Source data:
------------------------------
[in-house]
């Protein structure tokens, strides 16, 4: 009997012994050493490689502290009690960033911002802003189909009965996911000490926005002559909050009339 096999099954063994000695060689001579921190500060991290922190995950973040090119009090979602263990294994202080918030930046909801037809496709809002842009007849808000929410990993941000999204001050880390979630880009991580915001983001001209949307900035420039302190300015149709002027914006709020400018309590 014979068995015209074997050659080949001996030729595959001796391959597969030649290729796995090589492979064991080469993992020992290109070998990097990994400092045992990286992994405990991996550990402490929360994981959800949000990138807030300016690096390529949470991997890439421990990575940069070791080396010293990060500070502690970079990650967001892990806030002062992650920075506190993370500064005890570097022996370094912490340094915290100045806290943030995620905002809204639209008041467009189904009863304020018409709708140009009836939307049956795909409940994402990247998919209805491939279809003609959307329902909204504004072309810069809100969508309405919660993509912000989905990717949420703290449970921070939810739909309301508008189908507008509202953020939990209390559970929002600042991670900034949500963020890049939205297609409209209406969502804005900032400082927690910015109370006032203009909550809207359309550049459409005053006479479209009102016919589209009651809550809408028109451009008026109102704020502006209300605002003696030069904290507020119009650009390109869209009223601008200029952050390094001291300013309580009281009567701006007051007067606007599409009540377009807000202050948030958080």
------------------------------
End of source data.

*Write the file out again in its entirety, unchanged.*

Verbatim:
[in-house]
């Protein structure tokens, strides 16, 4: 009997012994050493490689502290009690960033911002802003189909009965996911000490926005002559909050009339 096999099954063994000695060689001579921190500060991290922190995950973040090119009090979602263990294994202080918030930046909801037809496709809002842009007849808000929410990993941000999204001050880390979630880009991580915001983001001209949307900035420039302190300015149709002027914006709020400018309590 014979068995015209074997050659080949001996030729595959001796391959597969030649290729796995090589492979064991080469993992020992290109070998990097990994400092045992990286992994405990991996550990402490929360994981959800949000990138807030300016690096390529949470991997890439421990990575940069070791080396010293990060500070502690970079990650967001892990806030002062992650920075506190993370500064005890570097022996370094912490340094915290100045806290943030995620905002809204639209008041467009189904009863304020018409709708140009009836939307049956795909409940994402990247998919209805491939279809003609959307329902909204504004072309810069809100969508309405919660993509912000989905990717949420703290449970921070939810739909309301508008189908507008509202953020939990209390559970929002600042991670900034949500963020890049939205297609409209209406969502804005900032400082927690910015109370006032203009909550809207359309550049459409005053006479479209009102016919589209009651809550809408028109451009008026109102704020502006209300605002003696030069904290507020119009650009390109869209009223601008200029952050390094001291300013309580009281009567701006007051007067606007599409009540377009807000202050948030958080």